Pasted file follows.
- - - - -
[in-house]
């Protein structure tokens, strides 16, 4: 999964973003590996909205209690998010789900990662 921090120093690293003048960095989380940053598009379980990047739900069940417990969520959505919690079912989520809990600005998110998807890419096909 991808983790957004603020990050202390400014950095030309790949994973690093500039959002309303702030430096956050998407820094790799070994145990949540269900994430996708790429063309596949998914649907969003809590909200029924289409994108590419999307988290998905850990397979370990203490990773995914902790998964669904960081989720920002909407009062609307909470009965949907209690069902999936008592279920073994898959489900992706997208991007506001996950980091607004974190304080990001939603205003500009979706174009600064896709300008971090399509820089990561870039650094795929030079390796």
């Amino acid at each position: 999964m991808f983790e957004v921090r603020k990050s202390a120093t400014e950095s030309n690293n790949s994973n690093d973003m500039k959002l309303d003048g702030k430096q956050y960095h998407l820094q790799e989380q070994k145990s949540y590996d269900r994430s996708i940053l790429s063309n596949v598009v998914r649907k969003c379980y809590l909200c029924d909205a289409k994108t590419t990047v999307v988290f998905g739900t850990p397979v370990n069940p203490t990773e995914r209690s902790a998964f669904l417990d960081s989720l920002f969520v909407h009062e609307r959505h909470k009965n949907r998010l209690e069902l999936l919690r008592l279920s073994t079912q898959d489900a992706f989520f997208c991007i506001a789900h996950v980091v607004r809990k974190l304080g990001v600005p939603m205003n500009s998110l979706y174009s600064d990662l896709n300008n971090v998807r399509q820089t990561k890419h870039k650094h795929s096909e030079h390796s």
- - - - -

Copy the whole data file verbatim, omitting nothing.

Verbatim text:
[in-house]
């Protein structure tokens, strides 16, 4: 999964973003590996909205209690998010789900990662 921090120093690293003048960095989380940053598009379980990047739900069940417990969520959505919690079912989520809990600005998110998807890419096909 991808983790957004603020990050202390400014950095030309790949994973690093500039959002309303702030430096956050998407820094790799070994145990949540269900994430996708790429063309596949998914649907969003809590909200029924289409994108590419999307988290998905850990397979370990203490990773995914902790998964669904960081989720920002909407009062609307909470009965949907209690069902999936008592279920073994898959489900992706997208991007506001996950980091607004974190304080990001939603205003500009979706174009600064896709300008971090399509820089990561870039650094795929030079390796």
């Amino acid at each position: 999964m991808f983790e957004v921090r603020k990050s202390a120093t400014e950095s030309n690293n790949s994973n690093d973003m500039k959002l309303d003048g702030k430096q956050y960095h998407l820094q790799e989380q070994k145990s949540y590996d269900r994430s996708i940053l790429s063309n596949v598009v998914r649907k969003c379980y809590l909200c029924d909205a289409k994108t590419t990047v999307v988290f998905g739900t850990p397979v370990n069940p203490t990773e995914r209690s902790a998964f669904l417990d960081s989720l920002f969520v909407h009062e609307r959505h909470k009965n949907r998010l209690e069902l999936l919690r008592l279920s073994t079912q898959d489900a992706f989520f997208c991007i506001a789900h996950v980091v607004r809990k974190l304080g990001v600005p939603m205003n500009s998110l979706y174009s600064d990662l896709n300008n971090v998807r399509q820089t990561k890419h870039k650094h795929s096909e030079h390796s």